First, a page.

Metformin increases phosphorylations of IRβ, IRS2, and Akt
By using anti-PY antibody, IRβ and IRS2 were immunoprecipitated for the detection of tyrosine phosphorylation. As shown in Fig. 5B, C, D and E, tyrosine phosphorylations of IRβ and IRS2 in the model group were significantly decreased to 33.22 and 35.08% of control level, respectively (both P<0.001). Metformin treatment increased IRβ and IRS2 phosphorylation to 2.73-fold and 2.30-fold over the model group, respectively (P<0.001 and P=0.002).
As shown in Fig. 6A and B, the model rats exhibited 2.89-fold higher Akt expression than the control rats. Metformin caused a considerable reduction in Akt level by 51.87%. By contrast, Ser473phosphorylation of Akt in the model rats was significantly decreased to 52.21% of control level. In the metformin-treated group, Ser473-Akt was significantly increased and was 2.09-fold over the model group.
Metformin causes an increase in activities of PI3K and GS, whereas it causes a decrease in activities of GSK3α and GPa
As illustrated in Fig. 6C, D, E and F, significantly decreased activities of PI3K and GS were detected in the liver tissues of the model rats (P=0.012 and P<0.001, respectively). In the metformin-treated group, the activities of PI3K and GS were higher than that of the model group (P=0.048 and P<0.001, respectively). By contrast, the activities of GSK3α and GPa were significantly increased up to 2.07-fold and 1.81-fold over control (P=0.008 and P=0.002), respectively. Metformin treatment caused a 52.3% reduction in GSK3α activity (P=0.004) and 33.2% reduction in GPa activity (P=0.007).
To date, the influence of metformin on hepatic glycogen synthesis has been still controversial (Radziuk et al. 2003). By developing an insulin-resistant rat model of NASH and cirrhosis, this study has provided evidence that metformin increases hepatic glycogen storage. This action of metformin is attributed to the increased expression and phosphorylation of IR and the augmentation of downstream IRS2/PI3K/Akt signaling transduction pathway. To the best of our knowledge, this is for the first time indicating that metformin upregulates hepatic IR expression and the downstream IRS2/PI3K/Akt pathway in vivo.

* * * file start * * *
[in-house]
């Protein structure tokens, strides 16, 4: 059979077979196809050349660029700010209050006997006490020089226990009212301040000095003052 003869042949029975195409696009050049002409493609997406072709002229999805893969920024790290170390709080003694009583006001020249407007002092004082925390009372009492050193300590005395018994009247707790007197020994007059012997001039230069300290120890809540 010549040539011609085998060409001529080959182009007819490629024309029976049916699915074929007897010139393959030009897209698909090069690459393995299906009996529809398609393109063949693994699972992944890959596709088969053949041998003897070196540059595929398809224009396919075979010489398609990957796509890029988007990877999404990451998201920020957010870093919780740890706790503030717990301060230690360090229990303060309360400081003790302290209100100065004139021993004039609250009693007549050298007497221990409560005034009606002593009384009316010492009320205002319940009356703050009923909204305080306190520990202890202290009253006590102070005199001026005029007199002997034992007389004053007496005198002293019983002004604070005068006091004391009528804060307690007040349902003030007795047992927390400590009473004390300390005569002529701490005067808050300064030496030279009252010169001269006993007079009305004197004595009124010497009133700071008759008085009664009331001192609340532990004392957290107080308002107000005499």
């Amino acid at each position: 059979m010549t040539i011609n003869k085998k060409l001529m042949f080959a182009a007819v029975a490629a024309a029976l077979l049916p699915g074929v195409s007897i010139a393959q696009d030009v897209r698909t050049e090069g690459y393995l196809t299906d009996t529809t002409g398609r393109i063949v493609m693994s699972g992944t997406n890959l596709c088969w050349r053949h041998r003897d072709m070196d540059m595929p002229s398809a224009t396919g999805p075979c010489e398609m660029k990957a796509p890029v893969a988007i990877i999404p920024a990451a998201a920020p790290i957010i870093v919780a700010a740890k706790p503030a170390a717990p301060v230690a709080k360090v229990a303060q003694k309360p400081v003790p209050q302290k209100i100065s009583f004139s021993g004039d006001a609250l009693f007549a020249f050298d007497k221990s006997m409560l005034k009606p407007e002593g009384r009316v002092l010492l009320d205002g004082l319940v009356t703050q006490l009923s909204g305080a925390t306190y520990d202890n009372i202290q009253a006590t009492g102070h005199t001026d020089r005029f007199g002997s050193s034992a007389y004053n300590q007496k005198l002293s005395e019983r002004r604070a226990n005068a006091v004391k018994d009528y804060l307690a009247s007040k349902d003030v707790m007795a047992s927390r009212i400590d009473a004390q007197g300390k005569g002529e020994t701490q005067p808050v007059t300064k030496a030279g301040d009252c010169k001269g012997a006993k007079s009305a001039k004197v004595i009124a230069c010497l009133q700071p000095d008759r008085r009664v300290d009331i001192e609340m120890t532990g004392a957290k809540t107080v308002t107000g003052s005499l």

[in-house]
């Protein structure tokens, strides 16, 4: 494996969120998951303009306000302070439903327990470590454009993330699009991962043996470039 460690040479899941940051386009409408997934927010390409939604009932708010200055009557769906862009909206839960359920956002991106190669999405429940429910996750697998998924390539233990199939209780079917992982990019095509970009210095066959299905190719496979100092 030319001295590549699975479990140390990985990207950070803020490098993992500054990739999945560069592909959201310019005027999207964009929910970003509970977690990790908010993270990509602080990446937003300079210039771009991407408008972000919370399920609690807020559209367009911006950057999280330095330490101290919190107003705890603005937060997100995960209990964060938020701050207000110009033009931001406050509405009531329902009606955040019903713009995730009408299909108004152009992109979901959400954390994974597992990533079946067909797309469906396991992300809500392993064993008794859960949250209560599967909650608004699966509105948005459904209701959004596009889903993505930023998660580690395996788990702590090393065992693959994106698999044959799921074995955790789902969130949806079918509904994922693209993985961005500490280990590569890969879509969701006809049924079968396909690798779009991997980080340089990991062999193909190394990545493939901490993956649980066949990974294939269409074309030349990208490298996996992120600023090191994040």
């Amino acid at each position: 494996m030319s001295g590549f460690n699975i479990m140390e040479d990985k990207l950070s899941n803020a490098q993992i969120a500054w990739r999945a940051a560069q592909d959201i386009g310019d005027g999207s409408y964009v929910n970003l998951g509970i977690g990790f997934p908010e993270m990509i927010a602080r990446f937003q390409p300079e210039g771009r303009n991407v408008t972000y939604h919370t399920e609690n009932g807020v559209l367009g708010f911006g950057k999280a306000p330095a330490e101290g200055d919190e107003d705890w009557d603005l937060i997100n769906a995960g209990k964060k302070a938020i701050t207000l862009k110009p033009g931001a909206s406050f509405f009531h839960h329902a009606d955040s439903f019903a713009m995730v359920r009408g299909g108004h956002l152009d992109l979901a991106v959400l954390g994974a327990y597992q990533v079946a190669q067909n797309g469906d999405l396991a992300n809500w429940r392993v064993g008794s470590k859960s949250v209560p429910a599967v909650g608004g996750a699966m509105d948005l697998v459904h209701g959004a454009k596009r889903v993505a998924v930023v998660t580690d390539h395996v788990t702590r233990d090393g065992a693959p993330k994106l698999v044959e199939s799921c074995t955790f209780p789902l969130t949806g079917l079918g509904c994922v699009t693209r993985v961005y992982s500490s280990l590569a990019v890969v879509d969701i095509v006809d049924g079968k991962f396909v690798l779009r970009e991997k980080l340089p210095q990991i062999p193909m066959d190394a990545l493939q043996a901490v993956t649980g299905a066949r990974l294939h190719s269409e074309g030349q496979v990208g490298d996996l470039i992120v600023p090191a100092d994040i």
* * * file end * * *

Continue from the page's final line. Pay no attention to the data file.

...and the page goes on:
Animal models are essential research tools for investigating the pathophysiology of hepatic insulin resistance. Dietary-induced NAFLD rodent models, which vary in diet compositions, duration of feeding, animal strain, sex, and age, are the most widely used according to the previous studies (Kucera & Cervinkova 2014). A variety of genetic models of NAFLD are more expensive and less available (Qi et al. 2005, Nagarajan et al. 2012). These models failed to show high reproducibility with regard to the development of insulin resistance, and few of them showed the progress from NASH to fibrosis even cirrhosis (Larter & Yeh 2008). During our preliminary experiments, rats fed with HFHSD for 12 weeks failed to acquire insulin resistance based on HOMA-IR assessment, whereas increased HOMA-IR was detected in those fed with HFHSD for 24 weeks. As 24-week feeding is time consuming, we attempt to create a new insulin-resistant rat model of liver disease in a shorter period of time. CCl4 is associated with increased lipid peroxidation, impaired hepatic antioxidant activity, and necrosis of hepatocytes, because it is metabolized into trichloromethyl radical (Weber et al. 2003). Available study indicated that hepatic glycogen content was considerably reduced in the rat model of cirrhosis induced by intraperitoneal injection of CCl4 for 19 weeks. However, increased early insulin secretion might compensate adequately for hepatic insulin resistance (Arai et al. 2010). CCl4 usually caused a dramatic reduction in body weight and food intake. Thus, we designed a rat model, not only presenting steatohepatitis and cirrhosis but also exhibiting insulin resistance, by HFHSD feeding in combination with subcutaneous injection of CCl4 for 12 weeks. More importantly, the remarkable weight loss and low food intake that happened in cirrhosis rats exposed to CCl4 alone were not observed. The histological observations were accompanied by increased serum TC level and dropped albumin level, whereas there was no change in ALT and AST levels, indicating that liver function was severe deteriorated. We suggest that the successful development of insulin resistance may depend on the severity of liver function injury and histopathological damage. The rats fed by HFHSD in combination with CCl4 exposure appear more susceptible to the development of insulin resistance.
Our model rats were treated with metformin at a clinically relevant concentration, and marked beneficial effects were observed. Apparently, the macroscopic appearance of steatotic and cirrhotic liver was considerably improved. Liver weight and spleen weight were decreased. Liver histological damages were significantly alleviated with serum level of TC decreased and Alb level increased. Glucose intolerance and insulin resistance were effectively improved. Moreover, metformin treatment significantly increased hepatic glycogen storage. To date, the preponderance of the literature has suggested that the major therapeutic action of metformin in the liver is on suppressing gluconeogenesis, whereas its influence on glycogenesis is likely quite small (Radziuk et al. 2003). Available data also demonstrated that metformin impaired glycogen synthesis in isolated rat hepatocytes (Otto et al. 2003). However, increased hepatic glycogen content in response to metformin was detected in high-fat-fed insulin-resistant rat model and in hepatoma cells (Purrello et al. 1988, Mithieux et al. 2002). These conflicting results may be attributable to the differences in research models and methodology.